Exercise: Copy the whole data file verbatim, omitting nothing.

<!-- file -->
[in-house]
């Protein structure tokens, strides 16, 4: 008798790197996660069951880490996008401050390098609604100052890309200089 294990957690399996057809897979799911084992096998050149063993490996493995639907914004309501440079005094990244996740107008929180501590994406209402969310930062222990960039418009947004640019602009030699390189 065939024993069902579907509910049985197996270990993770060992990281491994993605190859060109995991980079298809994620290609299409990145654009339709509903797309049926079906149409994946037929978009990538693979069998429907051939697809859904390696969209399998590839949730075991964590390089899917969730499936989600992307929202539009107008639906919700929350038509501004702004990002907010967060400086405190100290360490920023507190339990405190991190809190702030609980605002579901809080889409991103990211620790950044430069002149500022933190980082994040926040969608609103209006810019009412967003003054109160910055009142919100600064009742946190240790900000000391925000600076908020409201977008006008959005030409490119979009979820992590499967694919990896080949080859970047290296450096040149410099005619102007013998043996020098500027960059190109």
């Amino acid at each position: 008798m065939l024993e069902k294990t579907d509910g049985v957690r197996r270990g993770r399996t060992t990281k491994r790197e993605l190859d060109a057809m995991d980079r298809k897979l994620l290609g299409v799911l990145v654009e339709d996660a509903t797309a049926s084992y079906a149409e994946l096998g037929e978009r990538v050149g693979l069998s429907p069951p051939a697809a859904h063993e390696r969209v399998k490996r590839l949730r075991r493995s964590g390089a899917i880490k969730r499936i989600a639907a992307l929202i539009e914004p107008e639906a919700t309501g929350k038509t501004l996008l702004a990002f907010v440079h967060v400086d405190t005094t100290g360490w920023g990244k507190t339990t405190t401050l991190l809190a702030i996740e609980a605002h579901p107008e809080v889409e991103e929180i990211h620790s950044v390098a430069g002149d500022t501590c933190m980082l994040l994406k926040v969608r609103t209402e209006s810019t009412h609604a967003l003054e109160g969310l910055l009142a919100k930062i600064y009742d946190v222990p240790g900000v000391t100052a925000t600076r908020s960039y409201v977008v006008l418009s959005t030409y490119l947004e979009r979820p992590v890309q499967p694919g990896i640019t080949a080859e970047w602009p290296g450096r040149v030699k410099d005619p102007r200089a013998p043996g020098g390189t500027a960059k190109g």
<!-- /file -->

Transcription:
[in-house]
């Protein structure tokens, strides 16, 4: 008798790197996660069951880490996008401050390098609604100052890309200089 294990957690399996057809897979799911084992096998050149063993490996493995639907914004309501440079005094990244996740107008929180501590994406209402969310930062222990960039418009947004640019602009030699390189 065939024993069902579907509910049985197996270990993770060992990281491994993605190859060109995991980079298809994620290609299409990145654009339709509903797309049926079906149409994946037929978009990538693979069998429907051939697809859904390696969209399998590839949730075991964590390089899917969730499936989600992307929202539009107008639906919700929350038509501004702004990002907010967060400086405190100290360490920023507190339990405190991190809190702030609980605002579901809080889409991103990211620790950044430069002149500022933190980082994040926040969608609103209006810019009412967003003054109160910055009142919100600064009742946190240790900000000391925000600076908020409201977008006008959005030409490119979009979820992590499967694919990896080949080859970047290296450096040149410099005619102007013998043996020098500027960059190109």
């Amino acid at each position: 008798m065939l024993e069902k294990t579907d509910g049985v957690r197996r270990g993770r399996t060992t990281k491994r790197e993605l190859d060109a057809m995991d980079r298809k897979l994620l290609g299409v799911l990145v654009e339709d996660a509903t797309a049926s084992y079906a149409e994946l096998g037929e978009r990538v050149g693979l069998s429907p069951p051939a697809a859904h063993e390696r969209v399998k490996r590839l949730r075991r493995s964590g390089a899917i880490k969730r499936i989600a639907a992307l929202i539009e914004p107008e639906a919700t309501g929350k038509t501004l996008l702004a990002f907010v440079h967060v400086d405190t005094t100290g360490w920023g990244k507190t339990t405190t401050l991190l809190a702030i996740e609980a605002h579901p107008e809080v889409e991103e929180i990211h620790s950044v390098a430069g002149d500022t501590c933190m980082l994040l994406k926040v969608r609103t209402e209006s810019t009412h609604a967003l003054e109160g969310l910055l009142a919100k930062i600064y009742d946190v222990p240790g900000v000391t100052a925000t600076r908020s960039y409201v977008v006008l418009s959005t030409y490119l947004e979009r979820p992590v890309q499967p694919g990896i640019t080949a080859e970047w602009p290296g450096r040149v030699k410099d005619p102007r200089a013998p043996g020098g390189t500027a960059k190109g």